The festival continued to grow and by 1996 it became a two-day event. The committee grew in numbers and organization. A set of bylaws was written and approved. Donna Barnard joined and served as chairman for several years. Wendy Leedy helped out with art work. In 1998 the Rutledge Lions Club became our official sponsor and helped out with the festival in general. They took over T-shirt sales and this became a fund-raiser for them. The number of vendors and attendees steadily grew. The tomato wars were taken over by Tim Brabson and Clayton Home employees. It became a fund raiser for Special Olympics. Doug Smith organized the 5K Fun Run, which continues to be an important part of the festival. A beauty pageant, art show and various concerts were added and expanded.

By the year 2000 getting power to everyone became a real problem so Perry Hensley joined the committee as chief electrician. A second music stage was added and Saundra Jarvis joined the committee to take care of the music and programs. Getting working sound equipment was a real problem so Cotton Eyed Joe was contacted and they agreed to take over the festival’s sound needs. Friday afternoon was added as early shopper day. In 2001 Kelly Longmire became the chairman and brought new ideas to the committee. The festival was growing at such a rate that more money was needed to put it on. The committee does not receive money from the county or any towns within it and booth rent did not cover expenses. Kelly started fund raising for the festival by asking businesses to become sponsors. Ann Cason became publicity chairman and set to work. Both efforts were successful, resulting in bigger festivals with more people.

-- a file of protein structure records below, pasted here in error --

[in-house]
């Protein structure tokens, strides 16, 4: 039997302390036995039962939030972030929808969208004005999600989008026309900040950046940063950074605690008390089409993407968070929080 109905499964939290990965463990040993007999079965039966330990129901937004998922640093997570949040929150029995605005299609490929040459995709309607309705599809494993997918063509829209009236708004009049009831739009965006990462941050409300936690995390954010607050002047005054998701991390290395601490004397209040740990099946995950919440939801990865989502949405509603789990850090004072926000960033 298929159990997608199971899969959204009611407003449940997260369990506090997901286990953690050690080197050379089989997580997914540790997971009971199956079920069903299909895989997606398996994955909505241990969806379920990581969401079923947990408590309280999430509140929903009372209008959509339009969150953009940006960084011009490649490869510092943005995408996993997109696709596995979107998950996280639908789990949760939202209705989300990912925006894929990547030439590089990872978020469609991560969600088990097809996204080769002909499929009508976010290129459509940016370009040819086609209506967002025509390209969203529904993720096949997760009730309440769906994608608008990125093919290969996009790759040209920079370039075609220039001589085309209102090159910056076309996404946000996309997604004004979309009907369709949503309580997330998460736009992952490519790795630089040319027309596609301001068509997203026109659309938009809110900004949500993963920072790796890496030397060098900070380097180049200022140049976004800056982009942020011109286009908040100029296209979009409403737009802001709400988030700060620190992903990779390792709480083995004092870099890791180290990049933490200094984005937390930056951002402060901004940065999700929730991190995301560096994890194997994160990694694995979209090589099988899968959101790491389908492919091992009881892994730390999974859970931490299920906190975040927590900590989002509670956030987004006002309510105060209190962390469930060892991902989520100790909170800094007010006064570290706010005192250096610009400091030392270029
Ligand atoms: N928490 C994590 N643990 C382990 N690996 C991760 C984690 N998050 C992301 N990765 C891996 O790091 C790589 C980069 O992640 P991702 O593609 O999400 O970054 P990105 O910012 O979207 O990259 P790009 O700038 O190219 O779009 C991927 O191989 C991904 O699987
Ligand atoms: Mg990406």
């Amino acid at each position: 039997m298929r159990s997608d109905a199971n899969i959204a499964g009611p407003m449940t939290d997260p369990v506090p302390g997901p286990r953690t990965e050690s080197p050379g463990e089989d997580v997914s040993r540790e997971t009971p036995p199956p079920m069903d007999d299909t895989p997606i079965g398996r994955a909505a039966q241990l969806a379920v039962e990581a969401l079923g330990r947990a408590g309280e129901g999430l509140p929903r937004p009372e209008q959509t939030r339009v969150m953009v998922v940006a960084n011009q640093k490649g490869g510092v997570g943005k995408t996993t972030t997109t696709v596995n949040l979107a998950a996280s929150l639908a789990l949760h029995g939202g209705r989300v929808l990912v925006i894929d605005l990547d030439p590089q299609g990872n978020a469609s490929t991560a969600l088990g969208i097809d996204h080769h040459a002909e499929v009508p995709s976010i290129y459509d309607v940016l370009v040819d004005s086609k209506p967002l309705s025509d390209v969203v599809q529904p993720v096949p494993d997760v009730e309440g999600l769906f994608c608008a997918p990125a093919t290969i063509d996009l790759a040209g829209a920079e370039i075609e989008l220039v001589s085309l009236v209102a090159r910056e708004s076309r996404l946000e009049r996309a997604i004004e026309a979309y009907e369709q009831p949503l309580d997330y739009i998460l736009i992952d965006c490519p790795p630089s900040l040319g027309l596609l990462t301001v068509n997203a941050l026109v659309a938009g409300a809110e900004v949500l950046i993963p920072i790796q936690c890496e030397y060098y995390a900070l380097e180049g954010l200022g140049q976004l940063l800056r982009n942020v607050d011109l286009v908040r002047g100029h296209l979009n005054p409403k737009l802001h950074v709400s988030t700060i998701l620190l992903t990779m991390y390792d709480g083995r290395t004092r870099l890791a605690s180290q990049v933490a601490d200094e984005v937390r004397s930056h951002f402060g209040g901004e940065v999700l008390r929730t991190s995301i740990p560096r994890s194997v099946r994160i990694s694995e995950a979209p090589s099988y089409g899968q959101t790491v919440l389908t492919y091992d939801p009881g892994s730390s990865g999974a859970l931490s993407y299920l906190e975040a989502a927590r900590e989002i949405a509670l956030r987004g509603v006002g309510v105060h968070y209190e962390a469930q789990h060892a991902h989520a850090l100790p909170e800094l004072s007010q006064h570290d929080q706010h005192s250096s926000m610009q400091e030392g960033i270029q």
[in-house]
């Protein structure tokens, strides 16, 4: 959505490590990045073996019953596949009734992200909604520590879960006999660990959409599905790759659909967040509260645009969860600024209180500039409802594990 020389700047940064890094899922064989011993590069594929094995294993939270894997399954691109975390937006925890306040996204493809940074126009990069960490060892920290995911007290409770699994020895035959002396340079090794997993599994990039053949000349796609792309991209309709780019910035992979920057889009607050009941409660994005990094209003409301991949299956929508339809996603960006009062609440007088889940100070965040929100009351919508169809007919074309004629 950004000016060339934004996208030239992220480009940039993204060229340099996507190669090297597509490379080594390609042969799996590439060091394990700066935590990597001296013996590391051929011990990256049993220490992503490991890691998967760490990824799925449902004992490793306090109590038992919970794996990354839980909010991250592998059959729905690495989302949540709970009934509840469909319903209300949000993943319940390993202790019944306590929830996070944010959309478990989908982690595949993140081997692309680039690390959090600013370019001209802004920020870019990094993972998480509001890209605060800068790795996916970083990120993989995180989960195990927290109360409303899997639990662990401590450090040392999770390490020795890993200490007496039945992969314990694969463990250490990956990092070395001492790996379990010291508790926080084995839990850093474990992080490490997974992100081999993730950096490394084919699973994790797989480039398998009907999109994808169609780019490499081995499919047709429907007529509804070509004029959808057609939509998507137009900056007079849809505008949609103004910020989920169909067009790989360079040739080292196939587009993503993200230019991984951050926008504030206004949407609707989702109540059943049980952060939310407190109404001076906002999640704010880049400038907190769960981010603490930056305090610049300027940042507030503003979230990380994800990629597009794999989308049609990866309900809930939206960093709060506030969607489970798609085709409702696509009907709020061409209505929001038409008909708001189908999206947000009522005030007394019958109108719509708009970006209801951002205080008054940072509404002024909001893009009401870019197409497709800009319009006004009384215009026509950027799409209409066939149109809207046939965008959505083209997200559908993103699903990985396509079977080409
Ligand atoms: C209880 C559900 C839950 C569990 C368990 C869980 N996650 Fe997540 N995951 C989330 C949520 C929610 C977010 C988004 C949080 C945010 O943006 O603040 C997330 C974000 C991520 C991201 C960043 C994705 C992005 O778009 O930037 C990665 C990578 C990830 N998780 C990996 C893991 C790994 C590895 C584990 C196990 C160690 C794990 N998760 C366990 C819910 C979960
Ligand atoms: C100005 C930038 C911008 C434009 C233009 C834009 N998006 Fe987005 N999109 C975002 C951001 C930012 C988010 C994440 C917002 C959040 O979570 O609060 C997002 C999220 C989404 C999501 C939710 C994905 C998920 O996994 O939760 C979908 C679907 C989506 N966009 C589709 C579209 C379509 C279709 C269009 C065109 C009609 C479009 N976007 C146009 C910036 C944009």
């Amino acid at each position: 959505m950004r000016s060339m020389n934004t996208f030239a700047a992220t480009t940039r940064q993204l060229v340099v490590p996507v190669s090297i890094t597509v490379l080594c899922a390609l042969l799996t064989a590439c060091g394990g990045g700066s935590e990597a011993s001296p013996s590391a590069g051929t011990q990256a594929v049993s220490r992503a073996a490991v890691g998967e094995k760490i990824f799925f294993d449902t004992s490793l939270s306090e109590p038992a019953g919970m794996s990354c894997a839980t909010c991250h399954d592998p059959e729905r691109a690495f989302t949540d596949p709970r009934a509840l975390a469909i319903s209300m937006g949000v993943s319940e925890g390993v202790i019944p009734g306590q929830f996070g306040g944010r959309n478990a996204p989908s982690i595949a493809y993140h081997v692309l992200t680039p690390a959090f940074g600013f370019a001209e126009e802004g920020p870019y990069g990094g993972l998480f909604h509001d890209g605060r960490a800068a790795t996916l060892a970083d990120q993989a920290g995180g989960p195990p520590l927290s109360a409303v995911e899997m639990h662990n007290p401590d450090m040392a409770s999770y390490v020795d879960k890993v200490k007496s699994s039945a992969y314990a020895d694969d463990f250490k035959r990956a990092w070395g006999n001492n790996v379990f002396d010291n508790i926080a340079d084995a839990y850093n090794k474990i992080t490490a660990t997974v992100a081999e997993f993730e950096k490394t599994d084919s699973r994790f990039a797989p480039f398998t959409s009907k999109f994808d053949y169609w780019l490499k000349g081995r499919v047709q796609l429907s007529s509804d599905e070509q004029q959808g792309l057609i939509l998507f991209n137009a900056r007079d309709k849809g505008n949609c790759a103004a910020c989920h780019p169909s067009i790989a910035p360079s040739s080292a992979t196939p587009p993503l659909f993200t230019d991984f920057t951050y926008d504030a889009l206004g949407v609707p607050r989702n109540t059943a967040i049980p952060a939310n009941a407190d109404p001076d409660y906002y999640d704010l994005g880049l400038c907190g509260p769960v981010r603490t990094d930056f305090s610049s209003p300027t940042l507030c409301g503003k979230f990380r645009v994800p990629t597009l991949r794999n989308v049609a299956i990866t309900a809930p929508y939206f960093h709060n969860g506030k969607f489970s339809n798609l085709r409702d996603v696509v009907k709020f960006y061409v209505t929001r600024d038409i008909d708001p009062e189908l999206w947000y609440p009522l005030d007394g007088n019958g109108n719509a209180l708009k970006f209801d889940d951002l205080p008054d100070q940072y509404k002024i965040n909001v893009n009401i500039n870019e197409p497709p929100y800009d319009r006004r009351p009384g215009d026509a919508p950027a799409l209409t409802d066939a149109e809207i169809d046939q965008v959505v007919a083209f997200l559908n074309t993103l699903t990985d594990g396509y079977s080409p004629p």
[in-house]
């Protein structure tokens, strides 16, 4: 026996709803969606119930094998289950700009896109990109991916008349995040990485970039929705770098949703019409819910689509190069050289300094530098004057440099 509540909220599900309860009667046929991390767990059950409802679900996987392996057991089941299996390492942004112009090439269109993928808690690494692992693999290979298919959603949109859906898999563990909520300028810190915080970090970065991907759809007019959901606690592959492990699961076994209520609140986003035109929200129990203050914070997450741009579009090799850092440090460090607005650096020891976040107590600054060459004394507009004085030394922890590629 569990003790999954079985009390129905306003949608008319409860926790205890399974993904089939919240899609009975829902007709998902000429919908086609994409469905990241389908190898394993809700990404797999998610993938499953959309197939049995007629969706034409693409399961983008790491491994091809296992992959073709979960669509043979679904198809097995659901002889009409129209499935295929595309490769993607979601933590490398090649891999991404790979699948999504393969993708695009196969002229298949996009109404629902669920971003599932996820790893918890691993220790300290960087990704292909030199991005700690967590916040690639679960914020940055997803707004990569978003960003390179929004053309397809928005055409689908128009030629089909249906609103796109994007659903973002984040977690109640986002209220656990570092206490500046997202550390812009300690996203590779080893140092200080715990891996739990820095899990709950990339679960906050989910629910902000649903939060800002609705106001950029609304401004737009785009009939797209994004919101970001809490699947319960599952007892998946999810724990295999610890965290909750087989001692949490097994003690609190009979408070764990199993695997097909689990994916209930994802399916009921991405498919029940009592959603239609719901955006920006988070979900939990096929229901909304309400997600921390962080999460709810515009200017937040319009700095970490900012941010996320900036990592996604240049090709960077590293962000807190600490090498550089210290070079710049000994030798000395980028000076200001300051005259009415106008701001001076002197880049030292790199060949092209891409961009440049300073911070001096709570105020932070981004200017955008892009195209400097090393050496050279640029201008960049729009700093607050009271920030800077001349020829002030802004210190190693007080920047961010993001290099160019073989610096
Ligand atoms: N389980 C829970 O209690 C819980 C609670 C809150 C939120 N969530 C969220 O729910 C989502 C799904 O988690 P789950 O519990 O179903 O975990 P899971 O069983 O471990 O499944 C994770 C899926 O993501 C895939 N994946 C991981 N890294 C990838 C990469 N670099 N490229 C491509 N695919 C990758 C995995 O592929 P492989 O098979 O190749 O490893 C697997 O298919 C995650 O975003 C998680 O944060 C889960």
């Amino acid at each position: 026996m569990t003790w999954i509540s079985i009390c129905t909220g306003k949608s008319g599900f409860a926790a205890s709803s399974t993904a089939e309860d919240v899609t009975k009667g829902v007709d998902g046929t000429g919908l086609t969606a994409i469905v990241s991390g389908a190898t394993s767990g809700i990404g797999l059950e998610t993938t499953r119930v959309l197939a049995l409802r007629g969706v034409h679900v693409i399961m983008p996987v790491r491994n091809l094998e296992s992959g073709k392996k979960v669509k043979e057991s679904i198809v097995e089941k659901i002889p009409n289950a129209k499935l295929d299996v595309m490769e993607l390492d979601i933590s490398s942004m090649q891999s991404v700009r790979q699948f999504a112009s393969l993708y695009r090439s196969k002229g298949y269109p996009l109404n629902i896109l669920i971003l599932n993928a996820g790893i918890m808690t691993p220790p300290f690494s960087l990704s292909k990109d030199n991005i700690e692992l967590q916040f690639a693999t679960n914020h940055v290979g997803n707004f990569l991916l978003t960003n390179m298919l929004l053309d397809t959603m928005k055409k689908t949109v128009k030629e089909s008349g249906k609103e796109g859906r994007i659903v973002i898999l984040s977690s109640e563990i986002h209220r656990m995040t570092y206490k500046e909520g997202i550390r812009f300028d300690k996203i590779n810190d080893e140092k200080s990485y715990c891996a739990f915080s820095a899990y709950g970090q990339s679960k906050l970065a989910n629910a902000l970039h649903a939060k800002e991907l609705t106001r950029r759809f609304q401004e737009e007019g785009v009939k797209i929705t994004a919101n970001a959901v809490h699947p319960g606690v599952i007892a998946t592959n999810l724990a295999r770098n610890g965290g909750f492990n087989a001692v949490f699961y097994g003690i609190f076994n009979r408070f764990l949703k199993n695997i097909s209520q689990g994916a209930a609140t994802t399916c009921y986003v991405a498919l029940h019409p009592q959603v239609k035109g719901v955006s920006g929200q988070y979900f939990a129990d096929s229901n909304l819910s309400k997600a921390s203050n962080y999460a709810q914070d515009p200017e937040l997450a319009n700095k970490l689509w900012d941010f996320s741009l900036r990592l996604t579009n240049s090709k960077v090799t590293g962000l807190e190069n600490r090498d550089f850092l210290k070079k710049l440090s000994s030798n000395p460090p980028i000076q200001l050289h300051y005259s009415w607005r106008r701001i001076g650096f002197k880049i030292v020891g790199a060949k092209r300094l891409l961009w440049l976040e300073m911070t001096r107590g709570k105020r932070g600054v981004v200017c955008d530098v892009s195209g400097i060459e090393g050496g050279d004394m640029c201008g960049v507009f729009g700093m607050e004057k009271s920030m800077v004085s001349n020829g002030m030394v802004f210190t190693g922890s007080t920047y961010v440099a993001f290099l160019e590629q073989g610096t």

By 2004 the festival had grown to a three-day event with three stages of live music and more than 120 vendors. The art show added a civil war encampment and limited its vendors to fine arts and traditional crafts. The Relay for Life had a successful fund-raiser and rally on Friday night. The festival has no accurate way to count attendance but it was much larger than previous years. It cost almost $16,000, all raised through private donations and booth rent, to produce the 2004 festival. It also took hundreds of hours of committee member’s time. None of the committee members receive payment for their time.

Over the next few years the Festival’s focus continues to change. We have added a Living History area focused on traditional & old time events. There is more emphasis on tomatoes & agriculture and the number of antique tractors grows every year. We continue to help local non-profit organizations raise much needed funding. The 5K run is now a professional level event. In addition to the Grainger County Opry, always a popular event, we have added Gospel and Country music concerts.  All free of charge.
   – John Beckwith

This article is reproduced from the Grainger County Tomato Festival website. For more information please visit their site at: